At 52 feet tall, over 100,000 pounds and with a reach of 85 feet, LR Systems’ laser ablation mobile robot is one of the largest — if not the largest — mobile robots in the world. This summer, the company, based in the Netherlands, plans to install a laser coating removal robot (LCR) at the maintenance facility of a yet-to-be-announced large airline (Figure 1). The LCR, which features a newly designed 20-kW CO2 laser, will be the first full-aircraft, robotic laser stripping solution to be deployed by a commercial air carrier. The robot’s deployment will represent a milestone in the decades-long effort, largely driven by the U.S. military, to replace costly and environmentally harmful aerospace paint stripping methods, such as solvents, abrasives and blasting, with laser ablation. When mounted to the robot, the laser will be able to deliver a precisely aligned beam over 30 meters to remove microns of paint.
Figure 1. A rendering of LR Systems’ largest laser coating removal (LCR) system for commercial airliners. Courtesy of LR Systems.
“It is really many factors coming together, including advancements in robotics, lower cost and higher performing lasers, a greater emphasis on the sustainability and health benefits of the process, and private investment,” said Clay Flannigan, the assistant director of robotics and automation engineering at Southwest Research Institute (SwRI) in San Antonio, Texas. “To date, the U.S. Department of Defense has funded most of the process development and we are just now starting to see the commercialization of the technologies.”
Despite its Dutch roots, the LCR is the fruit of a collaborative with partners on both sides of the Atlantic. SwRI is the project’s prime contractor for the robot’s development, including a high-speed machine vision system for real-time control of laser power for selective stripping of paint layers. The Edison Welding Institute in Columbus, Ohio, provided a polygon laser scanner, which will focus and sweep the laser across the aircraft’s surface. The CO2 laser was developed by Trumpf Nederland in the Netherlands. LR Systems also has partnered with the Netherlands’ National Aerospace Laboratory and the Dutch Aerospace Lab for assistance in the qualification process with the U.S. Federal Aviation Administration and the European Aviation Safety Agency.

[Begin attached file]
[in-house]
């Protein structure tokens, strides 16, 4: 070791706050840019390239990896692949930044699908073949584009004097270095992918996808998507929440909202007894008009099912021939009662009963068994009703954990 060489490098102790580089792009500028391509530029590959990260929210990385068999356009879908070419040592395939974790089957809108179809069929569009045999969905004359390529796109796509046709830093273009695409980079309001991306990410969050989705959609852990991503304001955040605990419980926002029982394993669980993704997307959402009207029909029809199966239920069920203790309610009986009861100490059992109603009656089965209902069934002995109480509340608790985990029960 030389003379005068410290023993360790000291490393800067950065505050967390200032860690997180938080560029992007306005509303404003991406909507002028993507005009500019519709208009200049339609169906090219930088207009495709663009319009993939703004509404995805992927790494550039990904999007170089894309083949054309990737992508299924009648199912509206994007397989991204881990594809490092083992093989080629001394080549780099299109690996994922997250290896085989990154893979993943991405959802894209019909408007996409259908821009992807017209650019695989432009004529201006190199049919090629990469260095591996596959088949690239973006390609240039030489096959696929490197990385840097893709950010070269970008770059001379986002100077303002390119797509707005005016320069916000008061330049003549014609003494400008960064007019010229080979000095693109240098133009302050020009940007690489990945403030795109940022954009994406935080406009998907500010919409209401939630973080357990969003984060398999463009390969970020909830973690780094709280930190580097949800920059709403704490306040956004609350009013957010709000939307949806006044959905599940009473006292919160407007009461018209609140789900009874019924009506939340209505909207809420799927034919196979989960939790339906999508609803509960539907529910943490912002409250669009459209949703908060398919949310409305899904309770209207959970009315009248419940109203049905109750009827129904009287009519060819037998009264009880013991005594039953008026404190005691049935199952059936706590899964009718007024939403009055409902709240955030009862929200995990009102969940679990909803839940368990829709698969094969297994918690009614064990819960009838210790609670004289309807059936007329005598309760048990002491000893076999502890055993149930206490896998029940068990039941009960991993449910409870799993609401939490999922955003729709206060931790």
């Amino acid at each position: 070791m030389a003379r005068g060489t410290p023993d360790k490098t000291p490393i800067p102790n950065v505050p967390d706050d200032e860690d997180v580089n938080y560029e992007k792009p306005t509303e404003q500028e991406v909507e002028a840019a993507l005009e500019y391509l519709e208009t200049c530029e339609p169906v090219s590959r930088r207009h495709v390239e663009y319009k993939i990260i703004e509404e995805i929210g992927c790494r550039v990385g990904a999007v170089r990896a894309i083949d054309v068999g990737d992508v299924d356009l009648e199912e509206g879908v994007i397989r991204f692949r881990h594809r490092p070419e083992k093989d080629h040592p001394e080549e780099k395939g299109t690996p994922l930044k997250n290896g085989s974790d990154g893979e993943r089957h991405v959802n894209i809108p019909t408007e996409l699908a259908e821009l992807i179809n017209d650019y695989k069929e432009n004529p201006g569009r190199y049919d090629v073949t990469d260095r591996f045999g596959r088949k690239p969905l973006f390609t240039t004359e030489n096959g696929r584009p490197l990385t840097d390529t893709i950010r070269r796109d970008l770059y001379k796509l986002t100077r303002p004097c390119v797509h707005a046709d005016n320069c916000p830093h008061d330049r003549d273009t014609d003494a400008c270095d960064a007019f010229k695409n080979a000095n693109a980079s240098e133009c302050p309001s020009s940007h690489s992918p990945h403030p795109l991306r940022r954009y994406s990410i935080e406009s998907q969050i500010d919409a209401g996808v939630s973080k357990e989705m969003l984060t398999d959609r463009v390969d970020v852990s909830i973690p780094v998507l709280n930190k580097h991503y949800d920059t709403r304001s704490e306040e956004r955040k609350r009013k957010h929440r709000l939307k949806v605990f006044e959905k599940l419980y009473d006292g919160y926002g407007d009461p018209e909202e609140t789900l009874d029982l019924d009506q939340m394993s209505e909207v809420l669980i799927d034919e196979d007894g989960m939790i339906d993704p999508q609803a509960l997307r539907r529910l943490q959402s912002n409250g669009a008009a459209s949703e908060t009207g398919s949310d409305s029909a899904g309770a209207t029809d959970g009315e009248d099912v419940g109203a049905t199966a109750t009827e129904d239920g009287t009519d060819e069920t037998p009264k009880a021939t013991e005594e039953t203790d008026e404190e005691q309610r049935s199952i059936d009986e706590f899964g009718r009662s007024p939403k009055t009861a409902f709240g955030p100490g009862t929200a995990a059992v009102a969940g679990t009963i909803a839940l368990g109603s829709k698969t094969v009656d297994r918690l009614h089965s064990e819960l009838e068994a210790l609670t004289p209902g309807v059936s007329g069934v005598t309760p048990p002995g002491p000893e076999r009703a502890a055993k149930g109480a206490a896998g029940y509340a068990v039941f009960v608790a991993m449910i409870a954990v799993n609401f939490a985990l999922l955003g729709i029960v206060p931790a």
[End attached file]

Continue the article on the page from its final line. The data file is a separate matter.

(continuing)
LR Systems’ website identifies Singapore Airlines as a first potential customer. The airline’s subsidiary, the Singapore Airlines Engineering Company, has entered into a memorandum of understanding with the Dutch company to provide support through the OEM qualification and certification process.
Along with adding color to an aircraft, paint adds weight. For example, Airbus’ double-deck, wide-body, four-engine jet airliner A380, which features a 4,400-square-meter exterior surface, requires three layers of paint that weigh a total of approximately 500 kg1. Paint can either enhance marketing for commercial airlines through the use of company colors and logos or create strategic advantage for military jets in the form of camouflage designs. Simply painting on top of an old layer of paint that has begun to show wear could make the plane look new but at the expense of added weight.
“Each five or six years an aircraft is stripped and painted again to support repair of damages on the surface … and redo the paint to shield the aircraft from corrosion as paint needs to be replaced,” said Peter Boeijink, LR Systems’ program director.
Traditionally, de-painting has been done with chemical paint strippers, water picks, dry media blasting and hand sanding. In 2007, for example, to strip large parts of Boeing KC-135 air tankers that are usually removed during depot maintenance, U.S. Air Force personnel at Tinker Air Force Base in Oklahoma City used 4,360 gallons of chemical paint removal and 2.7 million gallons of rinse water that became contaminated during the de-painting process2. Since the early 1990s, the Air Force has been exploring alternative de-painting methods3. That search became more pressing with the enactment of federal legislation such as the Clean Water Act, Clean Air Act and Resource Conservation and Recovery Act, which put restrictions on the discharging of wastewater with hazardous waste, the emission of hazardous air pollutants and the disposal of de-painting-related waste, respectively.